By Sister Janet Marie Peterworth, OSU
Epiphany is God’s day for show and tell. Really, it’s true—it’s God’s day for show and tell and it is our day—at least it was my day for recognition. Just as surely as Matthew needed to write this story of the Magi for his early Jewish/Christian community, I needed to hear it again. This time, as I reflected, I tried not to hear it with old ears, in the old way. It is a quaint story, and it is so familiar. This time I tried not to wonder if there really were Magi, if there really were just three, or if they came on camels or white Arabian horses, or if there really was a star or what planet it was and if there really was a dream. I tried to stay with the idea of recognition and not only recognition, but more importantly response…my response.
Epiphany is a day of recognition. It is the day that we commemorate the moment when the Christmas mystery was unleashed to become a world-wide revelation. Rome had not recognized the Christmas mystery. The Jewish people had no insight into it. It took shepherds the lowest of the low. And it took a politically naïve and politically inept question from Gentile strangers to bring insight into the Christmas mystery. And would you believe that Herod, one of Caesar’s puppet kings, in all his wickedness was one of the first to have insight…one of the first to realize what the Christmas mystery, fully recognized, can do to one’s life? Matthew tells us Herod was troubled, and further, all of Jerusalem with him. For Herod sharing with another king meant he would lose some of his power and this was troublesome for him. For the people of Jerusalem, recognizing that maybe this baby could be their long-awaited Messiah and realizing that they might have to share that Messiah with Gentiles was troublesome for them. It meant foreigners might draw close to the center of Jewish life. This was troublesome for the Jewish priests and Pharisees. Jerusalem would not be the same after this visit by the Gentile strangers. Recognition of the Christmas mystery would call for change.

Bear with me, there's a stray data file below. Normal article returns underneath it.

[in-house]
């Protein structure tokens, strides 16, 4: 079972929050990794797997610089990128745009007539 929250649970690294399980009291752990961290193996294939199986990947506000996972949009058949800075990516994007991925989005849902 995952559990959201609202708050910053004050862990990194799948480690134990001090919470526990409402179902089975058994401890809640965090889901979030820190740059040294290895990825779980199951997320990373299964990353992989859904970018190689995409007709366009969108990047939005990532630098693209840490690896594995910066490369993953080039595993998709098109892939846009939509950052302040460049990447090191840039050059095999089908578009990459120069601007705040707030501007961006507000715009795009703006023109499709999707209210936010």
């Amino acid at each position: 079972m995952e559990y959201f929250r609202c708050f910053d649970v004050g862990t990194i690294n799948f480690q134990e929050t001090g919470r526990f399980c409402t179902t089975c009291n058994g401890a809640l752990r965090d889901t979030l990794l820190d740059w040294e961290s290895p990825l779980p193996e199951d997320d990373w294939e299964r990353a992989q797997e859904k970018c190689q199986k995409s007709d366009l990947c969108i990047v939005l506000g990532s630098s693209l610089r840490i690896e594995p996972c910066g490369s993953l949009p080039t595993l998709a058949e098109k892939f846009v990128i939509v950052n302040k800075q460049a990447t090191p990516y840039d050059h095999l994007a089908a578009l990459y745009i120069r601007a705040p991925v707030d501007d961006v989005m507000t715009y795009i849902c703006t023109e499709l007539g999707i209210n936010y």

And recognition changed the Magi, too. As they moved on in their journey toward recognition—and their recognition was progressive–they find the infant king in a simple house. What faith it must have taken to recognize a king in such humble surroundings! What trust it must have taken to open their gifts to this simple child! But somehow insight came, recognition was there…and the Magi responded. And you know —life was never the same after that—starting with the fact that they had to be re-routed on their homeward journey.